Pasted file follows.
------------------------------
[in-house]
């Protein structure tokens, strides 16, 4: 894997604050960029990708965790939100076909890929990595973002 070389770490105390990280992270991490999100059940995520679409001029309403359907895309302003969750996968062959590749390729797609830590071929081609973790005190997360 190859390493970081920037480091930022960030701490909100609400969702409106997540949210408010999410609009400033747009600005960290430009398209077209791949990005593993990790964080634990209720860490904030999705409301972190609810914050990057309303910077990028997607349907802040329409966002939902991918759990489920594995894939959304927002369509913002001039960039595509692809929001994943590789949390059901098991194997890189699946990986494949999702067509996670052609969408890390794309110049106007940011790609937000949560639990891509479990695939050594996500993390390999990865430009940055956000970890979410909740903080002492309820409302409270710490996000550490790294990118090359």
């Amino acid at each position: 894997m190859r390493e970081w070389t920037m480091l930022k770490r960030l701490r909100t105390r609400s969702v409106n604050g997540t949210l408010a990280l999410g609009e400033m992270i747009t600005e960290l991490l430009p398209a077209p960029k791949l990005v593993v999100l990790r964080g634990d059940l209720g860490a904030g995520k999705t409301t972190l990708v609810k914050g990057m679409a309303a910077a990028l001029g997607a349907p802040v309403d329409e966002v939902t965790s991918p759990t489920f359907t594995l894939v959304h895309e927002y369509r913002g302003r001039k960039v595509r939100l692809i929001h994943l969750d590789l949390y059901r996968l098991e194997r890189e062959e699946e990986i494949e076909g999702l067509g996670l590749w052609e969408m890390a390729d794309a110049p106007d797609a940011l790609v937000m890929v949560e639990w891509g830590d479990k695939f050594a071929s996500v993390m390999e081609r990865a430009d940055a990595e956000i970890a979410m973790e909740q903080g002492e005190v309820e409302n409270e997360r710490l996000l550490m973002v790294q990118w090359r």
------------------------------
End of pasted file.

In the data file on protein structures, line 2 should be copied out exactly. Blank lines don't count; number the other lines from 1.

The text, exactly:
């Protein structure tokens, strides 16, 4: 894997604050960029990708965790939100076909890929990595973002 070389770490105390990280992270991490999100059940995520679409001029309403359907895309302003969750996968062959590749390729797609830590071929081609973790005190997360 190859390493970081920037480091930022960030701490909100609400969702409106997540949210408010999410609009400033747009600005960290430009398209077209791949990005593993990790964080634990209720860490904030999705409301972190609810914050990057309303910077990028997607349907802040329409966002939902991918759990489920594995894939959304927002369509913002001039960039595509692809929001994943590789949390059901098991194997890189699946990986494949999702067509996670052609969408890390794309110049106007940011790609937000949560639990891509479990695939050594996500993390390999990865430009940055956000970890979410909740903080002492309820409302409270710490996000550490790294990118090359």